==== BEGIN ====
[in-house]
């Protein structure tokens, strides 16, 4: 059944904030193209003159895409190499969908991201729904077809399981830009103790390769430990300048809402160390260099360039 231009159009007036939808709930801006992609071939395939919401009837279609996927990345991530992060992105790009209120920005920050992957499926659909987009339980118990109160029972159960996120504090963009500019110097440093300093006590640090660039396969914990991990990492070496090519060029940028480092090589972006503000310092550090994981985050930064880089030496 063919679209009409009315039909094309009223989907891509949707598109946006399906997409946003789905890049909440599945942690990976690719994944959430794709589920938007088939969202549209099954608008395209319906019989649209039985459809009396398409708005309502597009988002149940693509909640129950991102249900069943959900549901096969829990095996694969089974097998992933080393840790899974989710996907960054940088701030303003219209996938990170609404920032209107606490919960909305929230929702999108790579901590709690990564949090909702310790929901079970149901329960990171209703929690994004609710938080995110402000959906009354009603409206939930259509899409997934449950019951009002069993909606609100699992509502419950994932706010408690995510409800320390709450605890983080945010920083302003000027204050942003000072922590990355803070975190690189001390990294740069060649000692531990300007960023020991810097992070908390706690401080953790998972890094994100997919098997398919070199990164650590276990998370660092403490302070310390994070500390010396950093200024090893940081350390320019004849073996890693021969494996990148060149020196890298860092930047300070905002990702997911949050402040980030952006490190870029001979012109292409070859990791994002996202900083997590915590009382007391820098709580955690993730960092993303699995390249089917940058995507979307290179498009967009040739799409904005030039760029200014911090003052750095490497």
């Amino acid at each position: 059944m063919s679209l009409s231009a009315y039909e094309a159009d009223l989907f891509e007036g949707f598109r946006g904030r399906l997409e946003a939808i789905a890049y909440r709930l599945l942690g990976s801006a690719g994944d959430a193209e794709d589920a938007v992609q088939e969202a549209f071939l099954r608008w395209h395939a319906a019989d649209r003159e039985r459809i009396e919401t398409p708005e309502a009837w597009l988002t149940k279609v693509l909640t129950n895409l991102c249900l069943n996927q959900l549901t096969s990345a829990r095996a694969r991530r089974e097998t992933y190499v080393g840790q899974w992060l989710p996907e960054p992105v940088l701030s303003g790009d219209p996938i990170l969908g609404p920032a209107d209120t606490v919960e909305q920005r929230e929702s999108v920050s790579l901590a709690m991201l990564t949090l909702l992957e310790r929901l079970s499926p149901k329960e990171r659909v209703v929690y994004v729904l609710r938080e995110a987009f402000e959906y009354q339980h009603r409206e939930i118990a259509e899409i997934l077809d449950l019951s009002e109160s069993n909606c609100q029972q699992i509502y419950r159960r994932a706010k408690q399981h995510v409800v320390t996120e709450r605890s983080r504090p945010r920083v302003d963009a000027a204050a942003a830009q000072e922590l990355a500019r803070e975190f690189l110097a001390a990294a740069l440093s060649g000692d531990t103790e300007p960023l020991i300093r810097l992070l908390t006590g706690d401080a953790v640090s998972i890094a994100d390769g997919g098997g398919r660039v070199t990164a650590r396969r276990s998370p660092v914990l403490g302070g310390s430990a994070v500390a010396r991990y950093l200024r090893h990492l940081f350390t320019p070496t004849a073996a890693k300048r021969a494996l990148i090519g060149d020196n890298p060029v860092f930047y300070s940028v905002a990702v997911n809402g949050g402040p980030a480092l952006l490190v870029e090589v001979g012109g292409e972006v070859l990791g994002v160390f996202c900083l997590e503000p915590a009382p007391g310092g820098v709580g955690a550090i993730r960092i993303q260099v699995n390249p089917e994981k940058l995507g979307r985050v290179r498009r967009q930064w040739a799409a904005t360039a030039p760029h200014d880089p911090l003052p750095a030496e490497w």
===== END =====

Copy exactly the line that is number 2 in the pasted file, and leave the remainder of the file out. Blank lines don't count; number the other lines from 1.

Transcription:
């Protein structure tokens, strides 16, 4: 059944904030193209003159895409190499969908991201729904077809399981830009103790390769430990300048809402160390260099360039 231009159009007036939808709930801006992609071939395939919401009837279609996927990345991530992060992105790009209120920005920050992957499926659909987009339980118990109160029972159960996120504090963009500019110097440093300093006590640090660039396969914990991990990492070496090519060029940028480092090589972006503000310092550090994981985050930064880089030496 063919679209009409009315039909094309009223989907891509949707598109946006399906997409946003789905890049909440599945942690990976690719994944959430794709589920938007088939969202549209099954608008395209319906019989649209039985459809009396398409708005309502597009988002149940693509909640129950991102249900069943959900549901096969829990095996694969089974097998992933080393840790899974989710996907960054940088701030303003219209996938990170609404920032209107606490919960909305929230929702999108790579901590709690990564949090909702310790929901079970149901329960990171209703929690994004609710938080995110402000959906009354009603409206939930259509899409997934449950019951009002069993909606609100699992509502419950994932706010408690995510409800320390709450605890983080945010920083302003000027204050942003000072922590990355803070975190690189001390990294740069060649000692531990300007960023020991810097992070908390706690401080953790998972890094994100997919098997398919070199990164650590276990998370660092403490302070310390994070500390010396950093200024090893940081350390320019004849073996890693021969494996990148060149020196890298860092930047300070905002990702997911949050402040980030952006490190870029001979012109292409070859990791994002996202900083997590915590009382007391820098709580955690993730960092993303699995390249089917940058995507979307290179498009967009040739799409904005030039760029200014911090003052750095490497």